I remember a paper from 1999 (13 years ago!) called Probabilistic Outputs for Support Vector Machines and Comparisons to Regularized Likelihood Methods (1999) by John Platt that outlined a method for getting probabilistic outputs out of an SVM. From the abstract:

Instead, we train an SVM, then train the parameters of an additional sigmoid function to map the SVM outputs into probabilities.

Whilst this provides a solution of sorts, it is slightly unsatisfactory as it means performing two separate (and seemingly somewhat unrelated) optimisation problems.

Is there a more modern approach to this problem (without resorting to Gaussian Process classification for example)?


I don't know whether there are recent approaches to the problem, but I think I know why John Platt solved the problem in this kind of unsatisfactory way. Many machine learning algorithms can be written as regularizer plus loss function. For example, ridge regression would be $\lambda ||w||^2 + \sum_i (y_i - w^\top x_i)^2$. The minimizer of this is equivalent to the MAP of a Gaussian prior on $w$ and a Gaussian likelihood (just take an exp around the whole expression and put a minus in front). The SVM objective function looks similar. The squared norm regularizer stays the same, but the loss function is replaced by the hinge loss. The problem is now that the exp of the hinge loss does not correspond to a proper likelihood. Maybe there are approaches to change it, in order to make it into one, but then the question is whether it would still be called SVM.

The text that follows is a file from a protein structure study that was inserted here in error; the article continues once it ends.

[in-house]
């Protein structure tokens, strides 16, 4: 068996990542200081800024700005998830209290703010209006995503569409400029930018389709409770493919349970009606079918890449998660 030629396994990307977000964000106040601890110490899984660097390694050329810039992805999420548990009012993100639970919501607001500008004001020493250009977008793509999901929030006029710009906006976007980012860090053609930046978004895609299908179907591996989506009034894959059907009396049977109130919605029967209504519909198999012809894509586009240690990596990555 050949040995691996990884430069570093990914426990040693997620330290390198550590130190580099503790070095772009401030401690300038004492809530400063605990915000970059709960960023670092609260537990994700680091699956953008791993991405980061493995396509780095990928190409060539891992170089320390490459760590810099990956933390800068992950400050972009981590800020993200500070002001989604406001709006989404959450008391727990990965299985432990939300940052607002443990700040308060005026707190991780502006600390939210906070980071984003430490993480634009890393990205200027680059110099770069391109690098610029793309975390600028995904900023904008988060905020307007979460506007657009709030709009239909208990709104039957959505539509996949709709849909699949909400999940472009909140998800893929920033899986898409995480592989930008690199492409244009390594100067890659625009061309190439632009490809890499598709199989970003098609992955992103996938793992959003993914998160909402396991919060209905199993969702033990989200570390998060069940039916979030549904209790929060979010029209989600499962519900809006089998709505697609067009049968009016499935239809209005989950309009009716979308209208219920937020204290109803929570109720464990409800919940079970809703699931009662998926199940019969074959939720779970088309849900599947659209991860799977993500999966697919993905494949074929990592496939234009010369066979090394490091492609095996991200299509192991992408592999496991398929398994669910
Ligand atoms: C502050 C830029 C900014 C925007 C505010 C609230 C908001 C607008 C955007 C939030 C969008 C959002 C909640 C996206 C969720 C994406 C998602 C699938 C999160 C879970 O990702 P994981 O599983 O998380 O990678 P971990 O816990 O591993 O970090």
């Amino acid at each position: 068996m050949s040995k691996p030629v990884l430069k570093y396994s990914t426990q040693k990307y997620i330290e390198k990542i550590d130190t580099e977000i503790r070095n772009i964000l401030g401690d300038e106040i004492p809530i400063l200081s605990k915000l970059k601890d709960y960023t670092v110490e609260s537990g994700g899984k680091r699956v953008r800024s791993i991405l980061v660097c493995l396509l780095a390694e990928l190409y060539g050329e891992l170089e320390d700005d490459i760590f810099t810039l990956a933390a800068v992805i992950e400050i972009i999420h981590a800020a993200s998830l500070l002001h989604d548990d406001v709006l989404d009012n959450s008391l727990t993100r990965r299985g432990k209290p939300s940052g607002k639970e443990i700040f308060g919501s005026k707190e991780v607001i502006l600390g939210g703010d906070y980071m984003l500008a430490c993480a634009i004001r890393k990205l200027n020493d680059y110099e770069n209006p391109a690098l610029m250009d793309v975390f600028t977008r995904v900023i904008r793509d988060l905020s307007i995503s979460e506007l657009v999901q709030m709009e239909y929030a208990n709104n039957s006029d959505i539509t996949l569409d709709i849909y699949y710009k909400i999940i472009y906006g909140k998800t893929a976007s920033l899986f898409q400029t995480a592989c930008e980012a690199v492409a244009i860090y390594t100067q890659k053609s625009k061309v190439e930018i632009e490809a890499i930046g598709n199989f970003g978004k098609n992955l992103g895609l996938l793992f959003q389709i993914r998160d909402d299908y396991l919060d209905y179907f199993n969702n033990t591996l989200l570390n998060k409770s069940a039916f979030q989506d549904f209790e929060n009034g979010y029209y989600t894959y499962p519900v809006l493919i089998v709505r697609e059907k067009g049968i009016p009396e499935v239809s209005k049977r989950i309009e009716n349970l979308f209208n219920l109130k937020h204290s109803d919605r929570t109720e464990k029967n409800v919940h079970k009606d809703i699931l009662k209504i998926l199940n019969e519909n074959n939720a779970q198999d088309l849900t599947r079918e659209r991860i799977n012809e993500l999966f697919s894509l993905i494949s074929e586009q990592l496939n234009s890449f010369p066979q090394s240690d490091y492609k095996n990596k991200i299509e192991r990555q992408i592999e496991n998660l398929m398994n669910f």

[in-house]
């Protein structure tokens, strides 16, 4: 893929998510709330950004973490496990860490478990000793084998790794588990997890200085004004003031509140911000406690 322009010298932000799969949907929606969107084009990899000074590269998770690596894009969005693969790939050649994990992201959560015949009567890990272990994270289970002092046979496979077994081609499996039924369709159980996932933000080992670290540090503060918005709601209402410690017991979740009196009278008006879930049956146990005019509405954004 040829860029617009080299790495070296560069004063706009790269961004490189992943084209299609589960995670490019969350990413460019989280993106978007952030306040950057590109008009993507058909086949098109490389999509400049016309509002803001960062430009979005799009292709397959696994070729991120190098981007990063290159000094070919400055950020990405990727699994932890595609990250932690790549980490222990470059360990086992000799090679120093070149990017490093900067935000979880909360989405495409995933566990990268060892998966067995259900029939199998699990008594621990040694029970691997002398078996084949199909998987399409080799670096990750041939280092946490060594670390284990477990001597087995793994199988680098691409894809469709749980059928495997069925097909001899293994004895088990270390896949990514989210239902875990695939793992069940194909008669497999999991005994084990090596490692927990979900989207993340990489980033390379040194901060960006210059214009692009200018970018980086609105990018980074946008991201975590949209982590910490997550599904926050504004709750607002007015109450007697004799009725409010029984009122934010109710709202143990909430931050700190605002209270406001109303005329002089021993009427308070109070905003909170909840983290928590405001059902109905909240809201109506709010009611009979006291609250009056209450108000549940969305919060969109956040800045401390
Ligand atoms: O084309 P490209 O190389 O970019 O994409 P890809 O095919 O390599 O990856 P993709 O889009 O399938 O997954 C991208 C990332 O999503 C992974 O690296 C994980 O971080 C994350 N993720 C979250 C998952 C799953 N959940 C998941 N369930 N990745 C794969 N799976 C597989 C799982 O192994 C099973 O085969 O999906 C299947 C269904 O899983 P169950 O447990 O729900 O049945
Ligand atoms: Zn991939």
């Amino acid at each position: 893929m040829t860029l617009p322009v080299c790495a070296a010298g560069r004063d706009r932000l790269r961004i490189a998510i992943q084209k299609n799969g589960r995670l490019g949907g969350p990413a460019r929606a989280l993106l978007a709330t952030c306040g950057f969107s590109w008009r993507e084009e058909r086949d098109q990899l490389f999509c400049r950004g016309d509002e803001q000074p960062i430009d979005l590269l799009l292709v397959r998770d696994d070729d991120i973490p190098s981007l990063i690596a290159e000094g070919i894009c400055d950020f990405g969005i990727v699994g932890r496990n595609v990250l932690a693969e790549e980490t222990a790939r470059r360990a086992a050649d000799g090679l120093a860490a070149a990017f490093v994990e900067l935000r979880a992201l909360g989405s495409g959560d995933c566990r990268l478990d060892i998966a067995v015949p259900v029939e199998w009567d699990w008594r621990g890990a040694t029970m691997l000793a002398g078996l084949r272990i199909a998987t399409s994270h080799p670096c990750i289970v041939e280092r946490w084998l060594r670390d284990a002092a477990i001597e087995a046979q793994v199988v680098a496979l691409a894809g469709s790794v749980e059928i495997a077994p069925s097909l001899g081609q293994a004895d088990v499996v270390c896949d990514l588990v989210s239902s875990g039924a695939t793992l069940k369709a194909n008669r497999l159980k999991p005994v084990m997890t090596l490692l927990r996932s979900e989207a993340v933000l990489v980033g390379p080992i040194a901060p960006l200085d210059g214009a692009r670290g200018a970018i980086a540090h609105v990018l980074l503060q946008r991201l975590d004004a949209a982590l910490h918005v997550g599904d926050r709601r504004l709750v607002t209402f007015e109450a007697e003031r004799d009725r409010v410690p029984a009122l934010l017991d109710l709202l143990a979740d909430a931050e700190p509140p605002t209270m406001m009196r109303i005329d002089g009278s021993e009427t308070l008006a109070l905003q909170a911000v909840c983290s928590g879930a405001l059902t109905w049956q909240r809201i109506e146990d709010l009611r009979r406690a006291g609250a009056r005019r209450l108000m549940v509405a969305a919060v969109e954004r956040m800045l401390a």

Edit: One thing one could always do is bagging. One could train $n$ SVMs on different parts of the dataset and then simply count the fraction of positive/negative voting SVMs at testing stage. However, this is not specific to SVMs, of course.


Your Answer

By clicking “Post Your Answer”, you agree to our terms of service, privacy policy and cookie policy

Not the answer you're looking for? Browse other questions tagged or ask your own question.